8 Yoga Poses to Prepare for Bird of Paradise Poses

The statuesque profile of this yoga pose fittingly resembles the striking and unmistakably attractive Bird of Paradise. Distinguished by the strength and balance required in the supported leg, foiled by the elongation and stretch of the extended portion, Bird of Paradise is a statement as a bird, flower, and yoga pose.

This pose is a beautiful addition to any practice. Like its name, it blossoms with the love of the sun. It is recommended that you practice three to 5 cycles of Surya Namaskar A and three to 5 rounds of Surya Namaskar B before practicing these preparatory positions. In preparation for Bird of Paradise, hold the following poses for 3 to 5 breaths.

Parivrtta Parsvakonasana (Revolved Side Angle Pose) – Variation

Warming up the entire body is important, even if you are doing Bird of Paradise. By squaring your hips, lift the quadriceps in the back and slowly lower the hips. To relieve the weight of the arm and wrist that supports you, stack the shoulders and engage your core if you can; try to soften your gaze (drishti) toward the thumb of your upper hand.

Parivrtta Anjaneyasana – Variation

This deep quadriceps stretching is a favorite of cyclists and runners who have tight hips. It opens up the front of the body and helps stretch out the hips to Bird of Paradise. Focus on both sides of your spine as you twist. Engage the core and lift the arm, wrist, and shoulder.

Utthan Pristhasana – Variation

In this photo, the arms are straight, with both on the inside of the leg. However, if the forearms were placed on the ground, it would have the effect of a pre-pose. Here, the goal is to strengthen and stretch your legs and hips. Focus on reaching the tailbone toward the heel of the back leg while keeping the front leg strong and stable.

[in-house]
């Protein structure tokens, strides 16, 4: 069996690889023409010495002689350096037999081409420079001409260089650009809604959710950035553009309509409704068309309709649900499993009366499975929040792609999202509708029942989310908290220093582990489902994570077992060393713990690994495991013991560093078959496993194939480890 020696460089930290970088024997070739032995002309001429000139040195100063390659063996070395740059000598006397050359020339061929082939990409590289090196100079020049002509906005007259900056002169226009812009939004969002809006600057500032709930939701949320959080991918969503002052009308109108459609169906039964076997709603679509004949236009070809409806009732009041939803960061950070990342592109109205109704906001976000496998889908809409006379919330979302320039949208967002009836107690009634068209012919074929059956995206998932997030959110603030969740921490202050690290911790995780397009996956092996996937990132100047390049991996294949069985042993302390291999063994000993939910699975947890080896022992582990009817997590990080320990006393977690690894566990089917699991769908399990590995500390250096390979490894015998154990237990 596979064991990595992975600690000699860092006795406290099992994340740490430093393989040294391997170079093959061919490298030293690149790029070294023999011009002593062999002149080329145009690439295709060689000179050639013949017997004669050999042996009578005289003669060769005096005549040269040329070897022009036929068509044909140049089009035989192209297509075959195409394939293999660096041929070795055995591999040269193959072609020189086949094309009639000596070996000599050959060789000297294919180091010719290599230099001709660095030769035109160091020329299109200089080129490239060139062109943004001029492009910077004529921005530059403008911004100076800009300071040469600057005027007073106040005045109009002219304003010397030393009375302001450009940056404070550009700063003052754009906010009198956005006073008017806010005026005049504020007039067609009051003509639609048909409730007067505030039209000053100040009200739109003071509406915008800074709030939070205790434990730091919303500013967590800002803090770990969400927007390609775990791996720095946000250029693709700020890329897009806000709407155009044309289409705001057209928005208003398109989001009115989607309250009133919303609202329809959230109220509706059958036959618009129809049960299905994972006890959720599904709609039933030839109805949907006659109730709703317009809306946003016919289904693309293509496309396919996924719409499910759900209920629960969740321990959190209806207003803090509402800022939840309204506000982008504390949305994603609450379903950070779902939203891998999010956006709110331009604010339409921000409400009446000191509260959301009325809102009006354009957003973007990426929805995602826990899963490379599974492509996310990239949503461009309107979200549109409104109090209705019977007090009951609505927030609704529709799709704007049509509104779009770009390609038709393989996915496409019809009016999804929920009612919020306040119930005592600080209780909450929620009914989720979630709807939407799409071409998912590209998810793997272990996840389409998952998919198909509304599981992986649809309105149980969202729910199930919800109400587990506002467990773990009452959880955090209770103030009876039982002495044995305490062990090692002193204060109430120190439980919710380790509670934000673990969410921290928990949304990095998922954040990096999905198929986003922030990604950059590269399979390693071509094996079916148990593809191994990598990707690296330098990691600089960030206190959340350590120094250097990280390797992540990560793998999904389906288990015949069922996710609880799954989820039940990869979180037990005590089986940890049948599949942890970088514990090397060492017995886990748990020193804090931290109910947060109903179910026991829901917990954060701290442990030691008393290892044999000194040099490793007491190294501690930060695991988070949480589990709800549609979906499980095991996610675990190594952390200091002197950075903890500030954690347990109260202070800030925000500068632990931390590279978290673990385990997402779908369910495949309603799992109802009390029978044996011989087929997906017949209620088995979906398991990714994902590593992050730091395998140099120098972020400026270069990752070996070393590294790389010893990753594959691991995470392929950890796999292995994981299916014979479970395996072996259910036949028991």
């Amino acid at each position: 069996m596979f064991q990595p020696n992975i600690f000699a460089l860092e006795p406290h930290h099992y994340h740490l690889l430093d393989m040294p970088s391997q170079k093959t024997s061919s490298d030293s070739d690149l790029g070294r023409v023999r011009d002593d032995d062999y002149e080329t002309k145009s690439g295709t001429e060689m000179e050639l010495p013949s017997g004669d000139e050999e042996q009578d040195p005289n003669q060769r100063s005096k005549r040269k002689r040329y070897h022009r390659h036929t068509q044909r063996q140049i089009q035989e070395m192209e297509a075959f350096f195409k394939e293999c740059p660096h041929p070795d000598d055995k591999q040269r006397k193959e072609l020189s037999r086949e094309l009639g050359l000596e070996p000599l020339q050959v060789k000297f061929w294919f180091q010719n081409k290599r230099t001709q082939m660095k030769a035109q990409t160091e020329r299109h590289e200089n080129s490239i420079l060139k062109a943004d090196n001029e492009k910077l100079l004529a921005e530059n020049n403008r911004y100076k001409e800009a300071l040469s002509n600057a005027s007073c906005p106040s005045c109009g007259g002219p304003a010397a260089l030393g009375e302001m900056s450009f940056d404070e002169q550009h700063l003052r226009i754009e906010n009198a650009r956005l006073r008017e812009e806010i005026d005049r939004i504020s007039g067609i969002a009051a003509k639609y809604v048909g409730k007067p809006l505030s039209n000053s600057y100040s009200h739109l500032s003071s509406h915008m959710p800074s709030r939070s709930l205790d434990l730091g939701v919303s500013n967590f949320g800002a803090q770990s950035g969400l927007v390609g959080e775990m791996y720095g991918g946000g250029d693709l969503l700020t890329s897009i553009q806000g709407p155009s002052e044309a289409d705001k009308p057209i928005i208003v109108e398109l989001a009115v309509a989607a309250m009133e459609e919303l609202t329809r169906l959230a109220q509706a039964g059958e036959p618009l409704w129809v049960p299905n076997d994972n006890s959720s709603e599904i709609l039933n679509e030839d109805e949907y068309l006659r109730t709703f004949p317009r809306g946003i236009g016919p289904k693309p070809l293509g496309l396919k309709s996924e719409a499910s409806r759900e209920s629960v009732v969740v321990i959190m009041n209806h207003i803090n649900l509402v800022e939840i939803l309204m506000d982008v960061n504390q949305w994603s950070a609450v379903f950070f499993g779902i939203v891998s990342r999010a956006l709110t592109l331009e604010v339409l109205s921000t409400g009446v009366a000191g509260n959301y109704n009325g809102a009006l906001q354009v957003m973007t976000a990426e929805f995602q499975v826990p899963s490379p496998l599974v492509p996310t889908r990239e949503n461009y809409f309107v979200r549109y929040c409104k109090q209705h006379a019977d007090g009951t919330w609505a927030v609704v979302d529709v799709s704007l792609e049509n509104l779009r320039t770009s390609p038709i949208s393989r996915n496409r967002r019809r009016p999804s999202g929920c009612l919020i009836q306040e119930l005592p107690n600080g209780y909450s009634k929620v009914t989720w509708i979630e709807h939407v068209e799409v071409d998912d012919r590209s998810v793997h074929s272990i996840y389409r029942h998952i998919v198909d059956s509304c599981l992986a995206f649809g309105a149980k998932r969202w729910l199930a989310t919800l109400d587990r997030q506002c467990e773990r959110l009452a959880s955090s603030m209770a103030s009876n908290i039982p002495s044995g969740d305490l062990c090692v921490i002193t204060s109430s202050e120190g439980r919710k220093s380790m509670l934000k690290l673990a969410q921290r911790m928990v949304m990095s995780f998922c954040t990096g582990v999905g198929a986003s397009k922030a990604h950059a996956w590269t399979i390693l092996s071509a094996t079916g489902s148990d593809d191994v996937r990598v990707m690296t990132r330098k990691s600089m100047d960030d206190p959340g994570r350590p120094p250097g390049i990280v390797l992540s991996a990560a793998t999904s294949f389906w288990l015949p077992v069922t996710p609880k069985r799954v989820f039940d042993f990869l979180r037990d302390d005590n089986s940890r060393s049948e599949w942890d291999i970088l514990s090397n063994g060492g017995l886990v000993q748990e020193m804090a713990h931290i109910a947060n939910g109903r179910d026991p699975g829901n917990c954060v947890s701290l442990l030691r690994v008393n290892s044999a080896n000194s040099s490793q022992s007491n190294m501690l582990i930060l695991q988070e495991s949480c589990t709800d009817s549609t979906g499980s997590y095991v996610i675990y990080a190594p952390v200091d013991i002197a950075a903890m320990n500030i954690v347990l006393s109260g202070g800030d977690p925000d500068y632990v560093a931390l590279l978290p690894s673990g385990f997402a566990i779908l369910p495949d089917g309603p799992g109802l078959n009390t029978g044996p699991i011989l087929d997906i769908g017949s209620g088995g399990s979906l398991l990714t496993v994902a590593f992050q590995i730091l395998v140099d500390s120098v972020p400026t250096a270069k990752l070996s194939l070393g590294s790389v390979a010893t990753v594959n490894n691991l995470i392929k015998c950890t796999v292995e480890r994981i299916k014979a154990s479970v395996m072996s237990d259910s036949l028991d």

Utthan Pristhasana – Bind variation

Binding can be done once the legs are able to support the body easily. Start by wrapping the arm nearest the front leg underneath the front thigh. Place the palm facing up on the hip. The other arm may wrap behind the back. The hand that is wrapped around the thigh can eventually reach the wrist on the arm behind your back.

Utthita parsvakonasana – Variations

The top arm will begin to wrap around the back and wrap toward the front thigh. In time, the bottom hand will cover under the thigh, reaching the wrist behind the back. For the health of your shoulders, it is important not to force the bind. Instead, focus on the journey towards binding.

This pose can be improved by holding onto a towel or strap to help bind the hands. To get the best benefit from this movement, focus on lifting your bottom ribs while engaging the core and your legs.

Utthita trikonasana – Variations

Hyperextension of the front knees and internal rotation of the hips are the most common errors in these Extended Triangle Pose variations. When in doubt, it is important to bend the knee of the front leg slightly. This will prevent hyperextension or joint damage.

Imagine a hand holding the front hip and lifting it constantly up and back. The quadriceps will continue to work, raising the kneecap and protecting the joint. It is also important to use your core to help lengthen the spine, lift the chest, and externally rotate the hips on the back leg.

Garudasana (Eagle Pose) – Variation

Eagle arms can help stretch your back and shoulders after all that shoulder opening for Bird of Paradise. You might want to try “flying the eagle,” which is a gentle movement of the hips, shoulders, and arms while in flight.

This movement is all about listening to your body and gently bending your knees. Yogi tip: Eagle Pose can be a great way for you to cool down and unwind after Bird of Paradise.

Prasarita Padottanasana (Wide-Legged standing forward bend C)

This movement is a final release of shoulders and hamstrings. It lengthens your spine. The hips can be kept in balance by evenly distributing the weight between the legs and lifting the hamstrings. You can slightly pigeonhole your feet but avoid having them reach away from the middle of the body.

Finally! There are several ways to do the Bird of Paradise pose.

Start with your feet slightly wider than hip distance and sweep one arm under the thigh and the other behind your back.

One day, the arm that is wrapped behind your back is gently held by the arm underneath the thigh. Slowly lift the heel and toe of the leg that supports the weight. The spine can remain long, and the knees can be bent.

Keep your legs active and engaged when you lift.

The top leg will eventually be long and the spine high. Look in the opposite direction to the portion that is extended and adopt this pose.

The Bird of Paradise Pose is a powerful asana that combines balance, strength, and stretching. Comment below to share your experiences and tips on how you achieved this powerful and striking pose.

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